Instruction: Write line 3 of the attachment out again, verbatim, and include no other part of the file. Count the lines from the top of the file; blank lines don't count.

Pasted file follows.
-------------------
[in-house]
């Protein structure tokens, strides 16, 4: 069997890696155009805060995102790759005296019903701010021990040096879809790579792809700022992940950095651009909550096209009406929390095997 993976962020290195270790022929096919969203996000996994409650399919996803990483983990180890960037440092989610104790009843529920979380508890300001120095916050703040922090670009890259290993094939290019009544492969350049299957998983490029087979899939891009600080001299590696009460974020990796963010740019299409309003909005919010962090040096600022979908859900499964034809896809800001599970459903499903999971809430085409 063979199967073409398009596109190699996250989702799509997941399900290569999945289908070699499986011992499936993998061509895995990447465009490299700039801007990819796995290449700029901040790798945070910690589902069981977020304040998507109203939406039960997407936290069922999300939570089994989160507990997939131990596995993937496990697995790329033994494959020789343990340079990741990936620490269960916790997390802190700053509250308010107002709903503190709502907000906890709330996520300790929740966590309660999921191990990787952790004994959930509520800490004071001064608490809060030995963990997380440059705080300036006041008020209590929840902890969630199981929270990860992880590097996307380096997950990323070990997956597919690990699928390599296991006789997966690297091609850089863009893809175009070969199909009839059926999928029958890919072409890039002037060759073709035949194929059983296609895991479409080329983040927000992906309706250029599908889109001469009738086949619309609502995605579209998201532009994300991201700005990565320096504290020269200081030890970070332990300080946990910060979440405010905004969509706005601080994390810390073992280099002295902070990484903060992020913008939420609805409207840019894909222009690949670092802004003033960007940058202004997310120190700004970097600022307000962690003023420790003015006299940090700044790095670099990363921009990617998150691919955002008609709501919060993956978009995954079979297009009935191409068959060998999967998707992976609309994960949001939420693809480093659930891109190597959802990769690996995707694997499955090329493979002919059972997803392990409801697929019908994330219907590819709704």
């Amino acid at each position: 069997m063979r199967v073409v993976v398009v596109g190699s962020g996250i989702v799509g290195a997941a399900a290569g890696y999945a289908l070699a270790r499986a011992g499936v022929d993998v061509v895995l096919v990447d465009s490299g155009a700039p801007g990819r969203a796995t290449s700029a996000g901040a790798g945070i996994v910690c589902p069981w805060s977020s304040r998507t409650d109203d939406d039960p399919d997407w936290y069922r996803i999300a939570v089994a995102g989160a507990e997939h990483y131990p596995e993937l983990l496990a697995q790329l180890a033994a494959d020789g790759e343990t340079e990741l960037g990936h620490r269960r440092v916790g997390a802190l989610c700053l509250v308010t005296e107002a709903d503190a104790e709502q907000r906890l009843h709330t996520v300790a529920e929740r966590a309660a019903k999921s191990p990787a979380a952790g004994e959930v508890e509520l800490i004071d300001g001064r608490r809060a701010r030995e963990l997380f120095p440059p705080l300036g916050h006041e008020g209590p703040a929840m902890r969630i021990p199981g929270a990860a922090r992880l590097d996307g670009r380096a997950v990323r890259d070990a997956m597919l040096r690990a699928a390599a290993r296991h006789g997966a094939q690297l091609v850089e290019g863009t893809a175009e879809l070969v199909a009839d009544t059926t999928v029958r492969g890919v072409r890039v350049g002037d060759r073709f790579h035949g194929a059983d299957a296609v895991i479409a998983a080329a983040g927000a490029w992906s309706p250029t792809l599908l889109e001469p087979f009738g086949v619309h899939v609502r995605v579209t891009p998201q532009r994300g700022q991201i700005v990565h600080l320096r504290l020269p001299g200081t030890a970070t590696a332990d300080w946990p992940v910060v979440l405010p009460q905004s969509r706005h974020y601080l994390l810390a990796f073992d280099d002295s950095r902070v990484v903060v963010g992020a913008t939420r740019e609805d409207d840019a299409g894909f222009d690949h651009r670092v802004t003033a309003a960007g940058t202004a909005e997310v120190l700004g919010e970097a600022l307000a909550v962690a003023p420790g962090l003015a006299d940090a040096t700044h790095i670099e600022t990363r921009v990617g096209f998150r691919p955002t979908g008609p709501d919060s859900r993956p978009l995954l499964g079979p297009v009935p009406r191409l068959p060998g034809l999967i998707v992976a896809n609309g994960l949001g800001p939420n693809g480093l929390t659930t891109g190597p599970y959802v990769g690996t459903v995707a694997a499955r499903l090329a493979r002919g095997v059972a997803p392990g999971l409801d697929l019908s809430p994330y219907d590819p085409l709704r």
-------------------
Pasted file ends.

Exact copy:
């Amino acid at each position: 069997m063979r199967v073409v993976v398009v596109g190699s962020g996250i989702v799509g290195a997941a399900a290569g890696y999945a289908l070699a270790r499986a011992g499936v022929d993998v061509v895995l096919v990447d465009s490299g155009a700039p801007g990819r969203a796995t290449s700029a996000g901040a790798g945070i996994v910690c589902p069981w805060s977020s304040r998507t409650d109203d939406d039960p399919d997407w936290y069922r996803i999300a939570v089994a995102g989160a507990e997939h990483y131990p596995e993937l983990l496990a697995q790329l180890a033994a494959d020789g790759e343990t340079e990741l960037g990936h620490r269960r440092v916790g997390a802190l989610c700053l509250v308010t005296e107002a709903d503190a104790e709502q907000r906890l009843h709330t996520v300790a529920e929740r966590a309660a019903k999921s191990p990787a979380a952790g004994e959930v508890e509520l800490i004071d300001g001064r608490r809060a701010r030995e963990l997380f120095p440059p705080l300036g916050h006041e008020g209590p703040a929840m902890r969630i021990p199981g929270a990860a922090r992880l590097d996307g670009r380096a997950v990323r890259d070990a997956m597919l040096r690990a699928a390599a290993r296991h006789g997966a094939q690297l091609v850089e290019g863009t893809a175009e879809l070969v199909a009839d009544t059926t999928v029958r492969g890919v072409r890039v350049g002037d060759r073709f790579h035949g194929a059983d299957a296609v895991i479409a998983a080329a983040g927000a490029w992906s309706p250029t792809l599908l889109e001469p087979f009738g086949v619309h899939v609502r995605v579209t891009p998201q532009r994300g700022q991201i700005v990565h600080l320096r504290l020269p001299g200081t030890a970070t590696a332990d300080w946990p992940v910060v979440l405010p009460q905004s969509r706005h974020y601080l994390l810390a990796f073992d280099d002295s950095r902070v990484v903060v963010g992020a913008t939420r740019e609805d409207d840019a299409g894909f222009d690949h651009r670092v802004t003033a309003a960007g940058t202004a909005e997310v120190l700004g919010e970097a600022l307000a909550v962690a003023p420790g962090l003015a006299d940090a040096t700044h790095i670099e600022t990363r921009v990617g096209f998150r691919p955002t979908g008609p709501d919060s859900r993956p978009l995954l499964g079979p297009v009935p009406r191409l068959p060998g034809l999967i998707v992976a896809n609309g994960l949001g800001p939420n693809g480093l929390t659930t891109g190597p599970y959802v990769g690996t459903v995707a694997a499955r499903l090329a493979r002919g095997v059972a997803p392990g999971l409801d697929l019908s809430p994330y219907d590819p085409l709704r």